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Blog Challenge: Write a Political Post

This week’s blog challenge is:

Write a political blog post.

Studs Terkel recently referred to the United States as having “National Alzheimer’s Disease”, forgetting their past so they can not only repeat their mistakes, but regressing back to the childhood stages, losing all the benefits of its amazing “growth”, both as a society and government. In other words, Americans have become politically apathetic.

It’s time we started fighting back against this new disease and put some political butt-kicking into our blogs with the rights we have called “freedom of speech” – besides, it’s political season in the United States and everyone, inside and outside the states, has an opinion on the next whack—president of the powerhouse that used to be the United States of America.

Political writing isn’t about ranting. It is often filled with colorful adjectives and references, vibrant metaphors and similes, helping the writer get the reader’s ruffles up. There are plays on words, innuendos, and loads of satire.

Verbal and physical satire is easy to do. A wink, grin, or other body expression can convey whole paragraphs of opinions about what is being said. Written satire is much harder, and more often misunderstood as the words struggle to convey their message on the page or screen.

Political blogging can involve conspiracies, or taking a firm stance on one side of the fence, or even straddling it, trying to give both sides of the issue. Either way, it means writing about politics and how they impact our day-to-day lives, now and in the future.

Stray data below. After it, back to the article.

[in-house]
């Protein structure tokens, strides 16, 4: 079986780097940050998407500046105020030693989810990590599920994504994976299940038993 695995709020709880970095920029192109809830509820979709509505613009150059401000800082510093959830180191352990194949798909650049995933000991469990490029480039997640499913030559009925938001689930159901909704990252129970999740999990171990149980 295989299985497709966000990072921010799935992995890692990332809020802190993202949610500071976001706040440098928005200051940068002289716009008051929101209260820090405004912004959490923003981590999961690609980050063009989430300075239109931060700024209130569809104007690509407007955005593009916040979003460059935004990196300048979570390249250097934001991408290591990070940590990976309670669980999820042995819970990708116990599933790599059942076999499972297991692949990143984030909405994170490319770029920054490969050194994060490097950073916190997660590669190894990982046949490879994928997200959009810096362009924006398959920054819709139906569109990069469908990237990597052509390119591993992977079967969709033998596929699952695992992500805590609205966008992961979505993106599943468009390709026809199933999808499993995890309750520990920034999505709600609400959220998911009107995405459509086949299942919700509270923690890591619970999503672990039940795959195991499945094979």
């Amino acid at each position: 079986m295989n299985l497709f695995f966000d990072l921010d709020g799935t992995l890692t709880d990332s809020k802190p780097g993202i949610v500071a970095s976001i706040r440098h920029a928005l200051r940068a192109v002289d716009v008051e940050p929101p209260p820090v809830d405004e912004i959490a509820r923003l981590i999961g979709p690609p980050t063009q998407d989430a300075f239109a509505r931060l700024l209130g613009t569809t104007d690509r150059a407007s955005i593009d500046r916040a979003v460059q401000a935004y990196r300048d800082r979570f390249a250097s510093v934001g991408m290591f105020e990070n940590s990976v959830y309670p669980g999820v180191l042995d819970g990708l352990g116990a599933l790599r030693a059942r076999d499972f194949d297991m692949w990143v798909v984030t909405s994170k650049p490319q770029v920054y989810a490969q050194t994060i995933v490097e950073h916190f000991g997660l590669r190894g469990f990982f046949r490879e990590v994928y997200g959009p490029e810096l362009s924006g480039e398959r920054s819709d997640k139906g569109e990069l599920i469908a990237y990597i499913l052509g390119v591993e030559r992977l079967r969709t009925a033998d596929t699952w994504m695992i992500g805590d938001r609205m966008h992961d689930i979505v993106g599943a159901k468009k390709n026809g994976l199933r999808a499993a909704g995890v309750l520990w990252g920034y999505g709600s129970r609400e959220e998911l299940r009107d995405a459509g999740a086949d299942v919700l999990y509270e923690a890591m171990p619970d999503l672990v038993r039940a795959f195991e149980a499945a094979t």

My Scribbles’ “American’s Dirtiest Open Secret” is a good example of clean, clear, and specific political writing, pointing out the facts very plainly.

L. Ron Hubbard’s Mission Earth series, Terry Pratchett’s Discworld, Norman Cousins, Tom Lehrer, the music and performance group Capitol Steps, and The Colbert Report are examples of well-known political satire and commentary. Even Michael Moore, whose naive bumbling character is easily dismissed by millions, his political views are famous as he uses it expertly and subtly in blog, books and movies.

There are also many serious political bloggers out there, reporting on the news, events, and offering their opinions on what is happening in politics today and in the past. Examples include:

Since politics are the news of the day, why not try your hand at blogging the political way.

These are published weekly and are an attempt to kick your blogging ass. They serve to challenge your thinking and efforts in blogging and blog writing. To participate, start challenging yourself now. Today. Go for it.